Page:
Senior Skye Robicheau and junior Ty Nash presented their directing projects on Thursday, April 27 in the Redfern Arts Center Wright Theatre.
Nash’s production titled “Mind Games” was centered around Dr. Harriman, a psychiatrist whose perception of the world is changed by his patient Ky who is on a psychotic break.
“Ky claims to be the creator of the universe, endowed with the power to manipulate reality itself… Ky’s manic euphoria and phobic terror blur the lines between what is real and what is not, leaving Dr. Harriman grappling with the very nature of his own being,” Nash’s director’s note said.
Robicheau’s production titled “Bash: A Gaggle of Saints” centered around a newly engaged couple who reflect upon their lives prior and around the time of meeting each other and talk to the audience about decisions they have made along the way.
Despite the show being written over 20 years ago, the show’s message reflects upon ideas that are still relevant in modern day, such as homophobia.
“This year alone there have been over 400 new legislation brought against LGBTQ [people] and I really wanted to kind of show the constant cycle we are in currently, this stuff was happening 30, 40, 50 years ago and it’s still going on today,” Robicheau said.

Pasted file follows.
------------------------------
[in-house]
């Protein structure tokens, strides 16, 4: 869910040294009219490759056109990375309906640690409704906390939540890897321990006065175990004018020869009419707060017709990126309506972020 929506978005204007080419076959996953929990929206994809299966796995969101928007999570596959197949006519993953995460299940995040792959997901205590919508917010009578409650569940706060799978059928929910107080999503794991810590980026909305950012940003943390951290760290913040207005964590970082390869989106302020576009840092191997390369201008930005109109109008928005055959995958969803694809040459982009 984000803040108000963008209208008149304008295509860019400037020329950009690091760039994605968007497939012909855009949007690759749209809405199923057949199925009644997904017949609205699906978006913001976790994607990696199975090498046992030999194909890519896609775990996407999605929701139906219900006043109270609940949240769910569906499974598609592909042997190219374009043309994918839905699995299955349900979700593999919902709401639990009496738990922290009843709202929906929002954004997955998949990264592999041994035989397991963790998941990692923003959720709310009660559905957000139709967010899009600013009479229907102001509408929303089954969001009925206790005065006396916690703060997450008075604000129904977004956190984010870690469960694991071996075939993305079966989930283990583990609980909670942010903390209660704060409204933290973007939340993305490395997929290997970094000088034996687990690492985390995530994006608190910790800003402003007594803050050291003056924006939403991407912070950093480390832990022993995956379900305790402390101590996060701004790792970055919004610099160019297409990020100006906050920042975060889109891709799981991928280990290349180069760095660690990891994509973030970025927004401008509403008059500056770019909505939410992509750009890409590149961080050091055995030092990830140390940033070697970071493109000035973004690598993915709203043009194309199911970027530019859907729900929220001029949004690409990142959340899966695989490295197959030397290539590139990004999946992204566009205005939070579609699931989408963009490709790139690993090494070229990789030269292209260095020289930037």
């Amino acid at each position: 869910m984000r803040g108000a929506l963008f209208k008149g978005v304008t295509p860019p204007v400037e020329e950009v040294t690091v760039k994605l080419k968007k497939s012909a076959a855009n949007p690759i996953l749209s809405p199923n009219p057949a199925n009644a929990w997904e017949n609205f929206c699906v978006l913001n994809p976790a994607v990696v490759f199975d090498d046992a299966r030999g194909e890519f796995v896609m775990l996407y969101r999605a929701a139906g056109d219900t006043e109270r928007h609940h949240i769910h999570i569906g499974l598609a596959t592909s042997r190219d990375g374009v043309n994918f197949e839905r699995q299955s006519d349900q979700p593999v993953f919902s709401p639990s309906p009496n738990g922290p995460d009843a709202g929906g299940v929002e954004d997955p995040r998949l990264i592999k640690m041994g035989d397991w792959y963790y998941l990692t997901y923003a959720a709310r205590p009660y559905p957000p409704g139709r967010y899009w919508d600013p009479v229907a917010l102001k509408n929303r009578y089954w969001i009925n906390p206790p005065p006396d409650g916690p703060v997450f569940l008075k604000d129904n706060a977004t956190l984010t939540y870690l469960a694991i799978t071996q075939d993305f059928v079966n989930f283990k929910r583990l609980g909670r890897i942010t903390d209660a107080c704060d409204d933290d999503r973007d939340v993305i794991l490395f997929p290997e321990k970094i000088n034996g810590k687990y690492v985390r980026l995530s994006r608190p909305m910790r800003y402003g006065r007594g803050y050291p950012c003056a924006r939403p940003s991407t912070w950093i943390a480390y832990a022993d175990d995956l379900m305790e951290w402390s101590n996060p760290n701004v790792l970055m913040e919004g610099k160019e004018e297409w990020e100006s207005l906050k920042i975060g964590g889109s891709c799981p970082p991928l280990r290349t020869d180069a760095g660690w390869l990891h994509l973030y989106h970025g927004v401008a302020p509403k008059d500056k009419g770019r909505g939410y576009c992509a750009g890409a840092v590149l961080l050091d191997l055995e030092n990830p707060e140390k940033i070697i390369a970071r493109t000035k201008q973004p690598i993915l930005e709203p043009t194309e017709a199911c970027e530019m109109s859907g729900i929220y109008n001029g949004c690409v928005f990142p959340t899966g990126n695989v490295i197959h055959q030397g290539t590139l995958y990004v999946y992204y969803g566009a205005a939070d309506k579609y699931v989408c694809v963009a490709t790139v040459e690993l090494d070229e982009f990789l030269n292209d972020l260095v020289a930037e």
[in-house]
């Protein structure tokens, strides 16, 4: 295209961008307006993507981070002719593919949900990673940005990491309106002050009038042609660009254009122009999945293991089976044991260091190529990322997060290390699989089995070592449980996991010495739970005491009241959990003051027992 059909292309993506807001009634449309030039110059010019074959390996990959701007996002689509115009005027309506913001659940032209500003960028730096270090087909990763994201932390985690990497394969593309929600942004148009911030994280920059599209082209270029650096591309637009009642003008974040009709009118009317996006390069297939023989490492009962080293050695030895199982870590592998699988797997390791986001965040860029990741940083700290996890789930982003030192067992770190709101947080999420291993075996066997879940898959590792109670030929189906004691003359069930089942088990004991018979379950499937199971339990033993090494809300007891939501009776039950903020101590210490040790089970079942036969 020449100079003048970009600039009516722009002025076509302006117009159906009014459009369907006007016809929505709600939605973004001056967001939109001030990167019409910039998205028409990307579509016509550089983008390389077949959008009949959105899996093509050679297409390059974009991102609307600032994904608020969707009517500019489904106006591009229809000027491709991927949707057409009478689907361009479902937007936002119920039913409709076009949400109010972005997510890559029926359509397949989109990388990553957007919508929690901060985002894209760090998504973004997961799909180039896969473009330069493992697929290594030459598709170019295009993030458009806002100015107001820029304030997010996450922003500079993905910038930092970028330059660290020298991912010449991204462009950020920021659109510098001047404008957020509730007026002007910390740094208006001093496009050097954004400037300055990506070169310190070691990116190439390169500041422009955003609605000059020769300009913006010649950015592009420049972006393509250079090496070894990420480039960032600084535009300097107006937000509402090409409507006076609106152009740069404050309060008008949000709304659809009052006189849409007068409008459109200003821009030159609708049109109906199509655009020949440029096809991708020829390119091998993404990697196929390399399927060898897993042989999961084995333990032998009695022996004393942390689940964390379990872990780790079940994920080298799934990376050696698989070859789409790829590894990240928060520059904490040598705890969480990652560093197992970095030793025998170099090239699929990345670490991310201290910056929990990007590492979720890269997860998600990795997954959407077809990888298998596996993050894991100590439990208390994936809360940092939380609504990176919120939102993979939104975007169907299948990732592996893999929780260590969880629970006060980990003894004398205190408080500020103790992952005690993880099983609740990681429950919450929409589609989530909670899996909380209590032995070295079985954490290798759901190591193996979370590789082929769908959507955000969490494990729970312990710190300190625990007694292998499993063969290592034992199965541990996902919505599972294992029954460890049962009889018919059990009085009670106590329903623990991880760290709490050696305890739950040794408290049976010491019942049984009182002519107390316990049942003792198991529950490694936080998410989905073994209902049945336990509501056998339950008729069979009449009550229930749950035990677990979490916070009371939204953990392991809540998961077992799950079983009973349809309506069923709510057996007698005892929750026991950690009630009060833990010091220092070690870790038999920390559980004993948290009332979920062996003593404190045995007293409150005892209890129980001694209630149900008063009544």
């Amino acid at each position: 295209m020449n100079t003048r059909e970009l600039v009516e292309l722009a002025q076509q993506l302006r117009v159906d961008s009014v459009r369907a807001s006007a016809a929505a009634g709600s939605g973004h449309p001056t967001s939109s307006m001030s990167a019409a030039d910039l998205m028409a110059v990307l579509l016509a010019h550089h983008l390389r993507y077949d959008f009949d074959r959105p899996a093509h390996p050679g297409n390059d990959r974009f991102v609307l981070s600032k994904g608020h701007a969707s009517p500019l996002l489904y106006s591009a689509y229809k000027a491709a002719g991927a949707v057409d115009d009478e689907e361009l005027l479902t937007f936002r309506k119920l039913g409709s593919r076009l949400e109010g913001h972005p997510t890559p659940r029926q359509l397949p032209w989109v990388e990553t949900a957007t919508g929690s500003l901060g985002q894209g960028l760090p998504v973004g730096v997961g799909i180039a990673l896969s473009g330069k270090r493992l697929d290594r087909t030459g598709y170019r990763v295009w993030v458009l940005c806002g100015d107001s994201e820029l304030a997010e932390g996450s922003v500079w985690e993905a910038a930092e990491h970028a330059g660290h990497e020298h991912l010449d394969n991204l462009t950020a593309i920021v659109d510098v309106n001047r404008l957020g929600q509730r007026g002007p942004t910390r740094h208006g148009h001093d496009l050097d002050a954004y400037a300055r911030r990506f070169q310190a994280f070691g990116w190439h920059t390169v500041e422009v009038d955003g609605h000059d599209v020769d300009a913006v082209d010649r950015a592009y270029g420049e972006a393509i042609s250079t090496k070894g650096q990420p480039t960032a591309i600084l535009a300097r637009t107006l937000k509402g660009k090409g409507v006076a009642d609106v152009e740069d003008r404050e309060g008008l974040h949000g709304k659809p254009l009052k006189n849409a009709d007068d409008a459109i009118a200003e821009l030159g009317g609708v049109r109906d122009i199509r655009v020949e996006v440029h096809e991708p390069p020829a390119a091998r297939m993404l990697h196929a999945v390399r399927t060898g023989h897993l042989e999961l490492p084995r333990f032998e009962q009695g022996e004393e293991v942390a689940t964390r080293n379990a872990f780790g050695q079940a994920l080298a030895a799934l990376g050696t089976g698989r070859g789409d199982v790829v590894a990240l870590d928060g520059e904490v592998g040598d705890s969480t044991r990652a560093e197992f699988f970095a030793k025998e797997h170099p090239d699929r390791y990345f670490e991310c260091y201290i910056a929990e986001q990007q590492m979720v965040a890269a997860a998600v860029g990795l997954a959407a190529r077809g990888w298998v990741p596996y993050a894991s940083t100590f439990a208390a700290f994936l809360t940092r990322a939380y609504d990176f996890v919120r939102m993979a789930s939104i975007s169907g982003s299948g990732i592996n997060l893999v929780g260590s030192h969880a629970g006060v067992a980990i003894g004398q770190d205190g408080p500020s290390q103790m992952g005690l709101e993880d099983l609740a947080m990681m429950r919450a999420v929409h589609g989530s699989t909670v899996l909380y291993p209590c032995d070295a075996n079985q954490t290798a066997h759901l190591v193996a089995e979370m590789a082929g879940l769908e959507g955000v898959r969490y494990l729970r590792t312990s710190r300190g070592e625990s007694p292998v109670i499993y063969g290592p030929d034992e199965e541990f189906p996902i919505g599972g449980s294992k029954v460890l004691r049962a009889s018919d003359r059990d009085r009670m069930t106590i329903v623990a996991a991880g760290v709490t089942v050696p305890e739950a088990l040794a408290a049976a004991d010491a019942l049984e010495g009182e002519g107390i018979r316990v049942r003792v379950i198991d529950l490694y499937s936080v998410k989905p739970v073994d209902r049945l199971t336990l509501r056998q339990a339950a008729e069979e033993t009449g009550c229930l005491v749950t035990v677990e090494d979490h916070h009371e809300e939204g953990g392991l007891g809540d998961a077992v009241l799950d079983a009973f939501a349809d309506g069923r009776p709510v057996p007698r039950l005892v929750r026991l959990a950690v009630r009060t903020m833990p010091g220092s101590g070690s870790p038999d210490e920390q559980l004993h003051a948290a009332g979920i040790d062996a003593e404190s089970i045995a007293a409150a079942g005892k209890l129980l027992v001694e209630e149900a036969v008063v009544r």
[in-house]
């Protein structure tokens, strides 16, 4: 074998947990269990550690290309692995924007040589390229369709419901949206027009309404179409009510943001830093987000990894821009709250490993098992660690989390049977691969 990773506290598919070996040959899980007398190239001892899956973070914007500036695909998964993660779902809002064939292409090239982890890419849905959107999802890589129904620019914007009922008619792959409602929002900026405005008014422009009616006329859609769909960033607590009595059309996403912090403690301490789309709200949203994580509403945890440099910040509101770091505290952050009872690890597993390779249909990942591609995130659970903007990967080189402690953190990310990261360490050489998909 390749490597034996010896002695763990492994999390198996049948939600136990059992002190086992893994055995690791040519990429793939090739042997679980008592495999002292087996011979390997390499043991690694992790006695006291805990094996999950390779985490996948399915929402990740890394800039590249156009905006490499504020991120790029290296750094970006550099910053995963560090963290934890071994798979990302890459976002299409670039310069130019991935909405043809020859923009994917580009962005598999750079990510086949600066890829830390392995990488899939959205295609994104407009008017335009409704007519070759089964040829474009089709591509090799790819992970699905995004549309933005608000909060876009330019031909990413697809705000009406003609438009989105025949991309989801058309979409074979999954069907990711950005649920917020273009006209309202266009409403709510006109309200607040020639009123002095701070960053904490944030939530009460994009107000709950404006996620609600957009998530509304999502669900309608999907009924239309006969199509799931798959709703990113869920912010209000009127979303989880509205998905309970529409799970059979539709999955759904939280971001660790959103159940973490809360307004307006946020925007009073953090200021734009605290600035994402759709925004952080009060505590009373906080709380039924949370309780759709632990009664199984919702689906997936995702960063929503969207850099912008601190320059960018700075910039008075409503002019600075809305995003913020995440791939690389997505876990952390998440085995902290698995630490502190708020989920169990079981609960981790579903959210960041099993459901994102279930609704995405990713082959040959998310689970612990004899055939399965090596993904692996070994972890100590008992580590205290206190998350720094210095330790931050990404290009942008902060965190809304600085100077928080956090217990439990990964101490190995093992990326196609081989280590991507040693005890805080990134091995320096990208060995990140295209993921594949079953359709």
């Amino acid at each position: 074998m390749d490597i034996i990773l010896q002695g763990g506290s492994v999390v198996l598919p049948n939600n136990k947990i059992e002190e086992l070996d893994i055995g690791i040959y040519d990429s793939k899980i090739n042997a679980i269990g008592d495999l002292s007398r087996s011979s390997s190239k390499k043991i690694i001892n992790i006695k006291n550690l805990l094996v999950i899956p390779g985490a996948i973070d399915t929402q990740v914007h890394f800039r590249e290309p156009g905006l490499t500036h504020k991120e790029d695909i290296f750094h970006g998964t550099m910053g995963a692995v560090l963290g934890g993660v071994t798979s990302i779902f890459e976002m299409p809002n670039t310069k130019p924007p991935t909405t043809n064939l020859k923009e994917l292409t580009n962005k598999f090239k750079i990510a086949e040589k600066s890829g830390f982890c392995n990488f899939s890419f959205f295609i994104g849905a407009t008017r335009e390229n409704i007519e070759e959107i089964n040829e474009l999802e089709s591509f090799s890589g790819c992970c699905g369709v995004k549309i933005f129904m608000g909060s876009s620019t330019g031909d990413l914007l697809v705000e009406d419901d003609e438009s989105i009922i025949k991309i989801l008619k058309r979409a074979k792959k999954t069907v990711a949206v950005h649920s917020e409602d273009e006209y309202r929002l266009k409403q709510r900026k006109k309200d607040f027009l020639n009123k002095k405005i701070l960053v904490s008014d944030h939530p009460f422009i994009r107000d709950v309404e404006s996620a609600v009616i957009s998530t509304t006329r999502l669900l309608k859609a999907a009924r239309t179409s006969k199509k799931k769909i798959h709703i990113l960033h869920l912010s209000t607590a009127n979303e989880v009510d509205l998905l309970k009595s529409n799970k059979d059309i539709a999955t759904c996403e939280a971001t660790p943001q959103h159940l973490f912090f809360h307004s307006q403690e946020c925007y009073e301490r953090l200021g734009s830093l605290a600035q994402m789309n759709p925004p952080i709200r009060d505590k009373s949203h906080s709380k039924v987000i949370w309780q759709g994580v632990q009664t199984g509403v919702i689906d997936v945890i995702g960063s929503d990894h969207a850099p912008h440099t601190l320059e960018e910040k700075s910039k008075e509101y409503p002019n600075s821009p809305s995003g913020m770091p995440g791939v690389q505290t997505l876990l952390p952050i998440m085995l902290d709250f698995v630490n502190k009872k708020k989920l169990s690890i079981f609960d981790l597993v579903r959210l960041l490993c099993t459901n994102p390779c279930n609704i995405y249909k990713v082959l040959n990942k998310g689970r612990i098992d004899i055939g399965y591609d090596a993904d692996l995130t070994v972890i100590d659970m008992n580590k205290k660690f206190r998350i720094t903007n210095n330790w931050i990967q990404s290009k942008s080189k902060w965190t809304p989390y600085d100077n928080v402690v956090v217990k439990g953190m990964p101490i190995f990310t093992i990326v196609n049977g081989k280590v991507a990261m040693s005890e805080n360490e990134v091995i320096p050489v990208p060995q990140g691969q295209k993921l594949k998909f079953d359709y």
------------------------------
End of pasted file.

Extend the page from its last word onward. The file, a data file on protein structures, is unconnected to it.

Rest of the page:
Robicheau added, “I wanted to really bring into focus that if we don’t start to break this cycle, it’s going to keep [repeating], and the character John especially shows the darker sides of us not having change and not moving forward, not changing for the better.”
Robicheau said that her favorite part of directing was the opportunity to collaborate with her actors to bring her vision to life.
“I am a huge director that plays on collaboration, I love working with my actors to create my blocking, to create my vision of the story itself,” Robicheau said. “Collaborating with both Reilly and Wilson has been an amazing experience… Even working with our lighting designer CJ.”
In order to deliver the message of the production as smoothly and respectfully as possible, Robicheau reached out to resources on campus such as the Coordinator of LGBTQ+ Student Support Hunter Kirschner.
“The piece itself is definitely a dark comedy and some of the content… is abrasive but there’s points where we thought, “how can we make this less abrasive to the audience or make it easier for people to see,”’ Robicheau said. “I ended up consulting Hunter Kirschner and talking to him about the piece a little bit more.”
Robicheau added, “Connecting to the vision of the playwright, connecting to the meaning of the show and why it needed to be said and really being able to fall into this piece and give it everything I had… they could only do that when myself as a director has been able to create a safe space for them and create that comradery.”
Junior directing student Ty Nash was unavailable for an interview.
Nicole Dumont can be contacted at